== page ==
The thermal stability of the tryptic fragment of bovine microsomal cytochrome b5 and a variant containing six additional residues

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    AbstractThermally induced denaturation has been measured for both oxidised and reduced forms of the tryptic fragment or bovine microsomal cytochrome b5 using spectrophotometric methods. In the oxidised state, the tryptic fragment of cytochrome b5 (Ala7-Lys90) denatures in a single cooperative transition with a midpoint temperature (Tm) of ∼ 67°C (pH 7.0). The reduced form of the tryptic fragment of cytochrome b5 shows a higher transition temperature of ∼ 73°C at pH 7.0 and this is reflected in the values of ΔHm, ΔSm, and Δ(ΔG) of ∼ 310kJ · mol−1, 900J · mol−1 · K−1 and 5 kJ · mol−1. Increased thermal stability is demonstrated for a variant protein that contains the first 90 amino acid residues of cytochrome b5. These novel increases in stability are observed in both redox states and result from the presence of six additional residues at the amino-terminus. The two forms of cytochrome b5 do not differ significantly in structure with the results suggesting that the reorganisation energy (λ) of the variant protein, as measured indirectly from redox-linked differences in conformational stability, is small. Consequently the reported subtle differences in reactivity between variants of cytochrome b5 may result from the presence of additional N-terminal residues on the surface of the protein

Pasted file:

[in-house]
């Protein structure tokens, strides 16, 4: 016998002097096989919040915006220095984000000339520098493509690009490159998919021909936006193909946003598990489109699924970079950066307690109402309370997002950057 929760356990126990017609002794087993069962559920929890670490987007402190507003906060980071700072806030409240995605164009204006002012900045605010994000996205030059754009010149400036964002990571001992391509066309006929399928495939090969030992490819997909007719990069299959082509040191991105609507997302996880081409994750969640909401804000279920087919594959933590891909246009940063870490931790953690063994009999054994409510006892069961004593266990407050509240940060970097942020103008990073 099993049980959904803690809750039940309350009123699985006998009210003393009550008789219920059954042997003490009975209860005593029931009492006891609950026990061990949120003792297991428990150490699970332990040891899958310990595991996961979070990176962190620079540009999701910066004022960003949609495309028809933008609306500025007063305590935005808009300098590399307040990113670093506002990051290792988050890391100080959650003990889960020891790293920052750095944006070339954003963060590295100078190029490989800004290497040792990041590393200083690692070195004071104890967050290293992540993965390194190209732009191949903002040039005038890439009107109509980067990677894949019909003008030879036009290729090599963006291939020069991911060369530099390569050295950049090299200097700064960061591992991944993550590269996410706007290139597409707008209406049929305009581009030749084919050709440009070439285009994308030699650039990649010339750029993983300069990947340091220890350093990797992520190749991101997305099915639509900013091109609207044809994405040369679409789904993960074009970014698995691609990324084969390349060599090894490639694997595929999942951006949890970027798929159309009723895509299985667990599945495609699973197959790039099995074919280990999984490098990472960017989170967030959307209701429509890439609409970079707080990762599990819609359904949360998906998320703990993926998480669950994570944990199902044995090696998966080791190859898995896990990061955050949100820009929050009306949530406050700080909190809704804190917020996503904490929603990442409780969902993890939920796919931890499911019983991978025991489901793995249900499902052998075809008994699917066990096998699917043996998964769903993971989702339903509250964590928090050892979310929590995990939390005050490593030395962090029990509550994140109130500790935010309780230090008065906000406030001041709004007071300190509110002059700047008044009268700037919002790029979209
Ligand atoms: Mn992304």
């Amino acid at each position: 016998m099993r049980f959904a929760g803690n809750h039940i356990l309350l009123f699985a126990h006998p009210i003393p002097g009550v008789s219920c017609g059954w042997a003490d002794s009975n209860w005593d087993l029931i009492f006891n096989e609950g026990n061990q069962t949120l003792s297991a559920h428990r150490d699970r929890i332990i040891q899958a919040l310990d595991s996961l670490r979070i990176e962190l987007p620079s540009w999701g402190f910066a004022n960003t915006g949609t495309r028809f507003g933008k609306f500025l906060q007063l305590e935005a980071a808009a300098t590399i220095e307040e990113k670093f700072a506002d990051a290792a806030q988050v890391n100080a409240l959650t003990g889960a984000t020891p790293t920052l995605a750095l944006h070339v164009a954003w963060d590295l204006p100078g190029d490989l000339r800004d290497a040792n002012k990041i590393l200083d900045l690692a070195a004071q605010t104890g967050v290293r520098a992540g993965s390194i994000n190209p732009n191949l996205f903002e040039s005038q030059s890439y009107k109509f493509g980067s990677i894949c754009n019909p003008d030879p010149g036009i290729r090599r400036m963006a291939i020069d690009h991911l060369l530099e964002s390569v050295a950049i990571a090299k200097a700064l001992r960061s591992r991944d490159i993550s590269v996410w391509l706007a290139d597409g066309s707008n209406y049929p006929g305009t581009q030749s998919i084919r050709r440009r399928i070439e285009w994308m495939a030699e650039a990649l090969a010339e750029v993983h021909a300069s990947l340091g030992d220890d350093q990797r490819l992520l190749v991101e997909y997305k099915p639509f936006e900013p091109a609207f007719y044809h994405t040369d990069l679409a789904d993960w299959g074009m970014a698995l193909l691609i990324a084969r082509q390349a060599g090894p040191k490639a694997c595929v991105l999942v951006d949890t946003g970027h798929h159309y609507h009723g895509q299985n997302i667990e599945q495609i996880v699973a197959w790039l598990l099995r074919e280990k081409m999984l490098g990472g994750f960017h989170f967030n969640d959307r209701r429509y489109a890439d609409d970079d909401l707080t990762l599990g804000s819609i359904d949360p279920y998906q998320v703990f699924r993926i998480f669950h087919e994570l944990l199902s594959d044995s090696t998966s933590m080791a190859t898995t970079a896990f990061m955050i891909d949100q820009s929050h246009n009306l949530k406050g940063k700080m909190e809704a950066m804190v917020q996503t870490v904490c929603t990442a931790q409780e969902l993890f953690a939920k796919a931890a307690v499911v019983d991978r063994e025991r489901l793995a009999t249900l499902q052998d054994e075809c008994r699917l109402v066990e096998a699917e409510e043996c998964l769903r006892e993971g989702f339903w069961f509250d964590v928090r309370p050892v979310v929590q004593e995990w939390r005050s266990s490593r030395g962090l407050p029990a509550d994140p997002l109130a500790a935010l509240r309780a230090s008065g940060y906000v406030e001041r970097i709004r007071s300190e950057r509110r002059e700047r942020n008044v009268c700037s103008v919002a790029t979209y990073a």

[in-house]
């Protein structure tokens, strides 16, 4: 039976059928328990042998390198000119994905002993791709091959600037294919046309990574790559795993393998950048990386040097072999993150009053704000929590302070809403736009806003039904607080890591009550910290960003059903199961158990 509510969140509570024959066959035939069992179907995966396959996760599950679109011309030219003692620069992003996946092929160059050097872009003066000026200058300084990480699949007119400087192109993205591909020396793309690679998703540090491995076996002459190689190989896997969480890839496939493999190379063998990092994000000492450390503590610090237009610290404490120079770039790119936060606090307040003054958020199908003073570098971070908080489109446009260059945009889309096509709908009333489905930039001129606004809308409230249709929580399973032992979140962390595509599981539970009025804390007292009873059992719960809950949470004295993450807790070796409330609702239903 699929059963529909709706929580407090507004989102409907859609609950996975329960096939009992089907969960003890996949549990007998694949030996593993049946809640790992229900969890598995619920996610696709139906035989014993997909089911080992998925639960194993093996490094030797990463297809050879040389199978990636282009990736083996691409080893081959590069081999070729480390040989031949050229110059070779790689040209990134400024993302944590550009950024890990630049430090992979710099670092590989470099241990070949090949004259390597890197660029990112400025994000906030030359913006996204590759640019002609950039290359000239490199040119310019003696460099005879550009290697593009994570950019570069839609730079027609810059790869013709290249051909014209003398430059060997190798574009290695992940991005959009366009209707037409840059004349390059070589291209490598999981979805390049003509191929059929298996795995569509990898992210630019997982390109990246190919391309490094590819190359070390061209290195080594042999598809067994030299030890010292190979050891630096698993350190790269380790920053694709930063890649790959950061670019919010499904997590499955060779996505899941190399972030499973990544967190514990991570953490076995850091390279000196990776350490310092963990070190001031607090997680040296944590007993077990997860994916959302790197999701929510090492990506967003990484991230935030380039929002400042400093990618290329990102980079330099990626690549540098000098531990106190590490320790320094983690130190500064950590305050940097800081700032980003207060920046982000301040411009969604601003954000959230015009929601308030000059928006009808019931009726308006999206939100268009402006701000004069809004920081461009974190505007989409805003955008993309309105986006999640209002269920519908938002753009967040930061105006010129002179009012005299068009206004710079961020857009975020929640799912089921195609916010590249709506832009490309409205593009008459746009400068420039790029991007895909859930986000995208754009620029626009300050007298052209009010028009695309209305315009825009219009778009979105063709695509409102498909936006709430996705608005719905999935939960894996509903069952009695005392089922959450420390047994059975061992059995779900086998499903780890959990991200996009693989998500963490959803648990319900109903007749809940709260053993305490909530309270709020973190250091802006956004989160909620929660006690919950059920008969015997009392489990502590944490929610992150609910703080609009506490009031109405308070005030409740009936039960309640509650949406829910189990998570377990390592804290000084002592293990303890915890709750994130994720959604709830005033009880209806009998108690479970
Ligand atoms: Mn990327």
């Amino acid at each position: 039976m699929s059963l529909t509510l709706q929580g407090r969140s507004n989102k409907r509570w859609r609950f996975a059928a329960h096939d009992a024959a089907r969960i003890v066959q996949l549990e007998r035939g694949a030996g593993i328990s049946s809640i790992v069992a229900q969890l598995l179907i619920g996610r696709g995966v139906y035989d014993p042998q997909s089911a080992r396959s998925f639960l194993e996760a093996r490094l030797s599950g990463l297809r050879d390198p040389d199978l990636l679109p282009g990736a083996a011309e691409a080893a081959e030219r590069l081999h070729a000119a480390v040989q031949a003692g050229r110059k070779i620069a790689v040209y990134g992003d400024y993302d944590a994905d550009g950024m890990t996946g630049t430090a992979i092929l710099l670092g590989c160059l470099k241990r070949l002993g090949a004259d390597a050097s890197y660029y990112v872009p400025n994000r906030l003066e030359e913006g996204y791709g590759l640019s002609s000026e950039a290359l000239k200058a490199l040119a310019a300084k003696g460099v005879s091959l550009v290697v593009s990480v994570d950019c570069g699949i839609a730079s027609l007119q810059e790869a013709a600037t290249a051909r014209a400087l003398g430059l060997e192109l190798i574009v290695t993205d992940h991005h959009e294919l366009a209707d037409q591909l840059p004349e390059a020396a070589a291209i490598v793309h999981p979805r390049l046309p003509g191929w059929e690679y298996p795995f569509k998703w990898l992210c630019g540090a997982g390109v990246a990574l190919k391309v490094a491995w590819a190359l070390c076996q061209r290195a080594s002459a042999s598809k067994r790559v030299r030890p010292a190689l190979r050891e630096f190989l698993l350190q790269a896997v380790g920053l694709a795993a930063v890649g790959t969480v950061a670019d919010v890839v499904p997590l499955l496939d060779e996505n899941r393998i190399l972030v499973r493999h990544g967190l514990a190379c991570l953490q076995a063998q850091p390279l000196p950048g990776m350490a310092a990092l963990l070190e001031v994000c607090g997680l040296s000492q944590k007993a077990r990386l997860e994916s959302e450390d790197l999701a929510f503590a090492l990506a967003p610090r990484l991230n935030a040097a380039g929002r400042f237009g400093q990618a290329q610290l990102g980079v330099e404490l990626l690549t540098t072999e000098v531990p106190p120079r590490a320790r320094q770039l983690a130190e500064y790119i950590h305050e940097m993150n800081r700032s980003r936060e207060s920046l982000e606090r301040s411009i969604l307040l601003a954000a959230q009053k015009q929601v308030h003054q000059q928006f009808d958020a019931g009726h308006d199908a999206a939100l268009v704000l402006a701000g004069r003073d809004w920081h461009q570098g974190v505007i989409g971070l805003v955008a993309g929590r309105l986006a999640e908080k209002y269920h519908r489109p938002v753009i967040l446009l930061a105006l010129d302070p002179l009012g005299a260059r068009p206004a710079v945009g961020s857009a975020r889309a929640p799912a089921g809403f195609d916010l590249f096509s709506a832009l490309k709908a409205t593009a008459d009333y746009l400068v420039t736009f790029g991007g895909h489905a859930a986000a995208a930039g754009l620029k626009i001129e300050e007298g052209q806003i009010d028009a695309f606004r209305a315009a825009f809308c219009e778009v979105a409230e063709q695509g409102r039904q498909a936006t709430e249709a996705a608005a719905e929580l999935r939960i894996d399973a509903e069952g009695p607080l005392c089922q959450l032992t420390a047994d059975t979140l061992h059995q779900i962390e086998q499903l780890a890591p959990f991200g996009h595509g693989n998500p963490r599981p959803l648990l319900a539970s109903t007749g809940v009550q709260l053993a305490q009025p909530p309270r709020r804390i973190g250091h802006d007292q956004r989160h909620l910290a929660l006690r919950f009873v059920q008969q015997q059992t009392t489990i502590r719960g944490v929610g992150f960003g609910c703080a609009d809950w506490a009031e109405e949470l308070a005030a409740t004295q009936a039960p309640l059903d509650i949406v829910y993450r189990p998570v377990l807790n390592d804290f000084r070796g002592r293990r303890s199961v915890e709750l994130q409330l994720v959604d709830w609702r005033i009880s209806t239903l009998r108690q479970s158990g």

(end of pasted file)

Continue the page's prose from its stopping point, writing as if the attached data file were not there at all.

Properties of macroeconomic forecast errors

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    This paper investigates the distributional properties of individual and consensus time series macroeconomic forecast errors, using data from the Survey of Professional Forecasters. The degree of autocorrelation and the presence of ARCH in the consensus errors is also determined. We find strong evidence of leptokurtic forecast errors and some evidence of skewness, suggesting that an assumption of error normality is inappropriate; many of the forecast error series are found to have non-zero mean, and we find sporadic evidence of consensus error ARCH. Properties of the distribution of cross-sectional forecast errors are also examined

    Profiles of cash flow components